Ok, let me just kind of wade into this one. I’ll start by saying that Clark Howard and I will probably be on different sides of this issue…
There is a company that hasn’t operated in the Atlanta market yet, but they base a large portion of their business on buying buyers. It goes like this…
If you are buying a home, they promise to refund a portion of the commission from the sale of the property to you upon completion of the sale. In effect, it is free to the buyer money that came out of the pocket of the seller (because that is who paid the commissions).
While I am certainly a free-marketer, and have no issues with this company’s business model, there are a couple of flaws:
- It only works in a full-commission environment… and they spend a lot of time trying to defeat that same full commission environment.
- It doesn’t draw the highest quality agents.
- The company flatly states that they can’t afford to spend the time to actually take the “client” to show properties, or even be involved in the search. The “client” is left to seek out their own properties to view, and find a way to view them.
Let’s look a little deeper at these issues.
Beginning with the first, while telling their sellers that they just have to spend too much money, they give the money to buyers. If sellers didn’t spend the money, this company couldn’t attract buyers. So, if their wish to reduce commissions came true… their business model would fold.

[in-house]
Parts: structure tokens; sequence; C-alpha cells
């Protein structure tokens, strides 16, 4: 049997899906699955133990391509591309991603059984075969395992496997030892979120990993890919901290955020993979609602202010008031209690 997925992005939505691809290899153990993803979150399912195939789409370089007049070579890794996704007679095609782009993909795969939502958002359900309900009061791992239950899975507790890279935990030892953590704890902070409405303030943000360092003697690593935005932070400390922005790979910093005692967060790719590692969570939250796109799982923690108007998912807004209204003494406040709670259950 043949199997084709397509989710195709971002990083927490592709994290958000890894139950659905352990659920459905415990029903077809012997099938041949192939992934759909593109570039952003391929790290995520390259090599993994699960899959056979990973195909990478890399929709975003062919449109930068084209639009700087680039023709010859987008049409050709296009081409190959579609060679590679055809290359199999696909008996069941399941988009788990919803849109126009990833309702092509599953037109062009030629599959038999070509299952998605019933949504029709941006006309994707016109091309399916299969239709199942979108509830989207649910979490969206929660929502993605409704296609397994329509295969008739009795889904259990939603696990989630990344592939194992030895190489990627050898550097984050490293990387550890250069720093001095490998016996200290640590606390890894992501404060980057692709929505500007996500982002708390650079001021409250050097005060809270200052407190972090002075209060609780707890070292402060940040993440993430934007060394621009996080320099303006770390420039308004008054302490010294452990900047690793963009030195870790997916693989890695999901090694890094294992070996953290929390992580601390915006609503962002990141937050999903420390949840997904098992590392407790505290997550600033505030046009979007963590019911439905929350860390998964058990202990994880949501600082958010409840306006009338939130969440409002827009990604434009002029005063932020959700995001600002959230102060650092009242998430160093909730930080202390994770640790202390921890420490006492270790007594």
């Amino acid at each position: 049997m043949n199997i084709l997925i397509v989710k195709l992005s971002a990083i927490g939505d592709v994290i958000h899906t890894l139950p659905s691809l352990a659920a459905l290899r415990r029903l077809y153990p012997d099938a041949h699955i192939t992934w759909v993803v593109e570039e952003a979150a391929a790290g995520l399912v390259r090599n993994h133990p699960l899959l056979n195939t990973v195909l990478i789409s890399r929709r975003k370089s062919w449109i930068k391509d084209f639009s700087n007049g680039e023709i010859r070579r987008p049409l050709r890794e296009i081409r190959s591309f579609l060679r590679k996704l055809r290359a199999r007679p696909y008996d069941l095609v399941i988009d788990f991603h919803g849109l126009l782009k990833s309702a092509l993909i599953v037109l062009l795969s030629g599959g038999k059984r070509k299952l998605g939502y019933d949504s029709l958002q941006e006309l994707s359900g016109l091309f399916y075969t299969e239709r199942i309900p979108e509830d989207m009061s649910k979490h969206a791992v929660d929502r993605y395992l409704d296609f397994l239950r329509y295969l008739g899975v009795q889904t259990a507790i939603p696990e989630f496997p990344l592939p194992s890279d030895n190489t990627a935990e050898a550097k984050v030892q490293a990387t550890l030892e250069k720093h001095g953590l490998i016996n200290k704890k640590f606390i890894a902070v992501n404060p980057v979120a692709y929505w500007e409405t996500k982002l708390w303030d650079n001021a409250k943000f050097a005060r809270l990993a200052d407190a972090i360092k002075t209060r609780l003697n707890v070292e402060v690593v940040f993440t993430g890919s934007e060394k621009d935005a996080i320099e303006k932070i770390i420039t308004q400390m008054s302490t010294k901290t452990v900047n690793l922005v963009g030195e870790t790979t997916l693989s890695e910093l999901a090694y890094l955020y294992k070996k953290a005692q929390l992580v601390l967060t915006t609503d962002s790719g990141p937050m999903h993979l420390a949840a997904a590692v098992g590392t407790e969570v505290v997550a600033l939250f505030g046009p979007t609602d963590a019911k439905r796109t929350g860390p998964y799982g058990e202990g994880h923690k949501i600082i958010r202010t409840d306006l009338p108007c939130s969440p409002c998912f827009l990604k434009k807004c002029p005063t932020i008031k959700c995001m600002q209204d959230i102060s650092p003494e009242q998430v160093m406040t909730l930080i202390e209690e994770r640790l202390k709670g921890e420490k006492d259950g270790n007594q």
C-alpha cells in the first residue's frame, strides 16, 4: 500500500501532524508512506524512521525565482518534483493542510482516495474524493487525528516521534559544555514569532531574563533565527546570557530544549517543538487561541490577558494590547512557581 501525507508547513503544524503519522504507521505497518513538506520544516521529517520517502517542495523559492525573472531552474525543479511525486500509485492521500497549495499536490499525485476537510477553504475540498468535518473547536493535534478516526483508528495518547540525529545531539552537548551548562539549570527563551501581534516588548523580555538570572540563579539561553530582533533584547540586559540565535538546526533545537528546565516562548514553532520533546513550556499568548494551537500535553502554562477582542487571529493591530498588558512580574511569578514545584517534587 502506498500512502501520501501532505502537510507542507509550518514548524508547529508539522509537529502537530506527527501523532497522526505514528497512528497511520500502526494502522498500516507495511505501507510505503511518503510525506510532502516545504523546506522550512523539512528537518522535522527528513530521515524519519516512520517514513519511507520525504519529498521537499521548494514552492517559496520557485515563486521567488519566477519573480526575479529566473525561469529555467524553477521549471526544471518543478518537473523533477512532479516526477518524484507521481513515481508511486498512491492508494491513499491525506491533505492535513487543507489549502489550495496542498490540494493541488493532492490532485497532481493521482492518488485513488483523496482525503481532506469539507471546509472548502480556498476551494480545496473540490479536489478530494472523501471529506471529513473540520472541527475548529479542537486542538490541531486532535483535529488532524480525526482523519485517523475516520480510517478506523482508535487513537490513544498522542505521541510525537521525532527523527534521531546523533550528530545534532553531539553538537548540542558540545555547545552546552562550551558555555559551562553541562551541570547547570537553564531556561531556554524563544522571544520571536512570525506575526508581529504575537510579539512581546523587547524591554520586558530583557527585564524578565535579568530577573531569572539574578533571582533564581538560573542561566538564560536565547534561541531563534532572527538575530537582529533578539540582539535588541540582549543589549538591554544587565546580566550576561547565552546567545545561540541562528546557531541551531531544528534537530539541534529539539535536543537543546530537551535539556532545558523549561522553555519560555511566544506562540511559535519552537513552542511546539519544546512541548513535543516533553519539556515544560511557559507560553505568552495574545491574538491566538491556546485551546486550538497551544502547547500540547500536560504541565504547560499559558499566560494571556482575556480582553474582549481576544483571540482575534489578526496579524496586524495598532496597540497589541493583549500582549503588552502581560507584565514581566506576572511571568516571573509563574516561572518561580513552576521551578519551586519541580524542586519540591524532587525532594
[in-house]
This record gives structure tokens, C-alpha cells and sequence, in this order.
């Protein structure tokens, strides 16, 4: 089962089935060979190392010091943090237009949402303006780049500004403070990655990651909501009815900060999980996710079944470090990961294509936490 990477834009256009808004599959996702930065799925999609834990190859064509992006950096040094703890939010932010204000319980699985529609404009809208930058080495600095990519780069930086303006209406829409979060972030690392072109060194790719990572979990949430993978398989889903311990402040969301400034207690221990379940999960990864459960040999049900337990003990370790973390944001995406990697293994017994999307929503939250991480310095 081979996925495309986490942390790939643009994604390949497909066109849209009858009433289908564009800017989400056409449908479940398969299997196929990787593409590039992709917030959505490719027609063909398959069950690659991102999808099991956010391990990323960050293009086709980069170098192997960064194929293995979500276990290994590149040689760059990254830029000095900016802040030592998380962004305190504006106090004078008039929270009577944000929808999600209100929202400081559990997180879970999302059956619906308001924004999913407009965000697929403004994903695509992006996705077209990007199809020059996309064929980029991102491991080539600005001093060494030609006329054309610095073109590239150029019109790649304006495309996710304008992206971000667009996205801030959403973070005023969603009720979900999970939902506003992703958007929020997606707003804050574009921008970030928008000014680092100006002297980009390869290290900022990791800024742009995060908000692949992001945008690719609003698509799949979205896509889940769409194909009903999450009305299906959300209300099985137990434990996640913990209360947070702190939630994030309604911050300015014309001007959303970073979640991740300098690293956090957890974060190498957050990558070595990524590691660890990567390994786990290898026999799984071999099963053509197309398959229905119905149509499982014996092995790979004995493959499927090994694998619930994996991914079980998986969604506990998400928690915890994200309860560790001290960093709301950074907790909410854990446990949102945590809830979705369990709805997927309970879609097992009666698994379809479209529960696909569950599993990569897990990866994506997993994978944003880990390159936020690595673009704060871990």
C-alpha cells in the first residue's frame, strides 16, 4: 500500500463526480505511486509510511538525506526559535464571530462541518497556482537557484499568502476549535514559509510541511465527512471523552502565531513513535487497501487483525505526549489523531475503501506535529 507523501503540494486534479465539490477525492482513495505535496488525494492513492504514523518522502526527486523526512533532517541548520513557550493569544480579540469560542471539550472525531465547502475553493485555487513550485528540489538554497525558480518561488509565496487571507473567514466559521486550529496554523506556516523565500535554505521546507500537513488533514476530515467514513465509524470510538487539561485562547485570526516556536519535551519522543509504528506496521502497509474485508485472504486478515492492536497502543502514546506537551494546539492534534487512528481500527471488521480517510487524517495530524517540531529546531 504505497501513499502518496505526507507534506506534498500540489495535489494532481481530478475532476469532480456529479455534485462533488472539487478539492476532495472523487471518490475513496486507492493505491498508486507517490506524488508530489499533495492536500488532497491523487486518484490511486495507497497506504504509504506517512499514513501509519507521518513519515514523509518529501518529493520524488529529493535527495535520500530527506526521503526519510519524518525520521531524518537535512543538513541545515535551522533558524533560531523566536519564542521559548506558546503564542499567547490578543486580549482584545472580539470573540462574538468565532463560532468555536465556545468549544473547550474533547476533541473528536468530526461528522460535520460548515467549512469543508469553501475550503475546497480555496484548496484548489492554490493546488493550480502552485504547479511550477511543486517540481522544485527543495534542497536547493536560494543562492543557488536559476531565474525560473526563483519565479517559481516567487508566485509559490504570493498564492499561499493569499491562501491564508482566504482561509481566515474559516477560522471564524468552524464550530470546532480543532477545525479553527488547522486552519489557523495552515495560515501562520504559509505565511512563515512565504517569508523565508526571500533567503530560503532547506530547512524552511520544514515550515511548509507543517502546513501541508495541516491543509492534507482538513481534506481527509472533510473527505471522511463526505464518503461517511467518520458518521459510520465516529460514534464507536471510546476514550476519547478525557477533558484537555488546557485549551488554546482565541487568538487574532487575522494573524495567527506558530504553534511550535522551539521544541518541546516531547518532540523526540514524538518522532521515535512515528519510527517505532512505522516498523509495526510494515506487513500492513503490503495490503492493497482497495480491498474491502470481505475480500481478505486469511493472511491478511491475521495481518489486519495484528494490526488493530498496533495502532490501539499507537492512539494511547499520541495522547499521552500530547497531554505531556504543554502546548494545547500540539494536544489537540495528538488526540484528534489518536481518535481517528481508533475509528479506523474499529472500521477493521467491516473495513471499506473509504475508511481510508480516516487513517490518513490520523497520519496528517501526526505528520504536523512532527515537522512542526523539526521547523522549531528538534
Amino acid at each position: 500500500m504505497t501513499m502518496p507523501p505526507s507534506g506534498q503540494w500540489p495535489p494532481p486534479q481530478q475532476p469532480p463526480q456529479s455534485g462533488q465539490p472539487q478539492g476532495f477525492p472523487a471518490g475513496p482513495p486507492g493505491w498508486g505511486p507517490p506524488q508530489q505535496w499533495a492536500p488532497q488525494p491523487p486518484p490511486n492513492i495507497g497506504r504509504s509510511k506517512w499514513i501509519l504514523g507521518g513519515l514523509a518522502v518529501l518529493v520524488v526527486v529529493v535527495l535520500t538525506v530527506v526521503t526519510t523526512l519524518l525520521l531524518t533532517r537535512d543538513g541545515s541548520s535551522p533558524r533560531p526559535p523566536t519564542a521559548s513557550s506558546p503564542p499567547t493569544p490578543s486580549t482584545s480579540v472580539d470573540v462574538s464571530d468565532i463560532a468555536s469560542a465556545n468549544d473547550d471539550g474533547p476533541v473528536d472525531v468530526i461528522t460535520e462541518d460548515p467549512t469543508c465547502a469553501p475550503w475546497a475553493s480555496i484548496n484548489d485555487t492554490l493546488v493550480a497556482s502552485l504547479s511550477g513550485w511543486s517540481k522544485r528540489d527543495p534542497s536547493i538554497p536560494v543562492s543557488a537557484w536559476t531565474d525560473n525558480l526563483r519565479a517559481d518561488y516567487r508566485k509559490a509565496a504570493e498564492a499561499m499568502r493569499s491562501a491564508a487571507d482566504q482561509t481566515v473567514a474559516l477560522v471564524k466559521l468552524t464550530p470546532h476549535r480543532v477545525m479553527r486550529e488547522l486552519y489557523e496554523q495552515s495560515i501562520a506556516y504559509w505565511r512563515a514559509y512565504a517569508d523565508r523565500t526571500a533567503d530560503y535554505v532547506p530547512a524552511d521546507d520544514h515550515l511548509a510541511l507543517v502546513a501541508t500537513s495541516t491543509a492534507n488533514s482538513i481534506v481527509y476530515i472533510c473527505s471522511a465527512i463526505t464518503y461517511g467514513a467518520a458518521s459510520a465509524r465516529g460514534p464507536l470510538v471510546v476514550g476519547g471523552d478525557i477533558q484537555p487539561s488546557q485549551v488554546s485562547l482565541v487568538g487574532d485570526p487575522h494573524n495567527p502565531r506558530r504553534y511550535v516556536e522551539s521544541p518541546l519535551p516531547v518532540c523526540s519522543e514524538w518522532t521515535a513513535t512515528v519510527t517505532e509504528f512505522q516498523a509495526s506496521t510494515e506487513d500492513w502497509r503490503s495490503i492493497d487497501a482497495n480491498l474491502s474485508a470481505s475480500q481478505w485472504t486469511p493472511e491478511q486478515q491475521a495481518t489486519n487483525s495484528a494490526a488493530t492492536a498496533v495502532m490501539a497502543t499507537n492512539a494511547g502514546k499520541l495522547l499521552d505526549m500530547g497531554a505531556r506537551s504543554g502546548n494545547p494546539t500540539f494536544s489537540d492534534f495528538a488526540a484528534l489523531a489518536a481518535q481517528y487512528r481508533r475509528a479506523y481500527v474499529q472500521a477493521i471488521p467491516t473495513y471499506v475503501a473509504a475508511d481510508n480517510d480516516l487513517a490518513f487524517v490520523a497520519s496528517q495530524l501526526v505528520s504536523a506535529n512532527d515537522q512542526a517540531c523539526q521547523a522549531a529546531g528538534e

On the seller side, I spend a lot of money marketing the property for my clients. I also spend a great deal of time. We can’t just enter it into the MLS, and then wait for the flood of offers… On the buyer side, I spend a great deal of time. Not just time with the client, but time spent locating properties, previewing properties to save them the time of looking at ill-suited homes, and time learning the contracts and changes… as well as time to learn how to deal with issues and other things that allow me to provide better service to clients. Finally, with buyers I spend a fair amount of time researching properties prior to offers to make sure that the offered price is fair to the buyer… just offering a percentage of the listed price is NOT assessing a fair valuation. If I reduce the money from these activities, I would have to reduce the time and activities in order to make it up in volume… Do you get good service at Wal-Mart compared to specialty stores?
Finally, to add a little more to the previous paragraph, and more deeply talk about the third issue… There are plenty of places for consumers to search properties. I have a search of all of the MLS listings on my search page. There are plenty of other options as well… with some level of efficiency. But, if I were to just send my clients out to see all of the properties on their own, how would they do it? Drive by? Open House? Knock on the door and ask the owner? How much time would be wasted in their search?
Or better yet, should they call up the listing agent and have them do all of the work… just so that this company can swoop in at the last minute and claim a portion of the sales fee? That is what they recommend to their clients.
So, if you are looking for a lawyer to represent you in court… do you get the low bidder? What about when you get your taxes done? Is the firm that says they’ll do your whole tax return for $29 really the one that is going to make sure you are protected and that everything is accurate… and that you are getting all of your deductions?
Of course not.
So, while it looks great on the surface, real estate is a big investment. It might be a little better to have someone that actually cares to consult.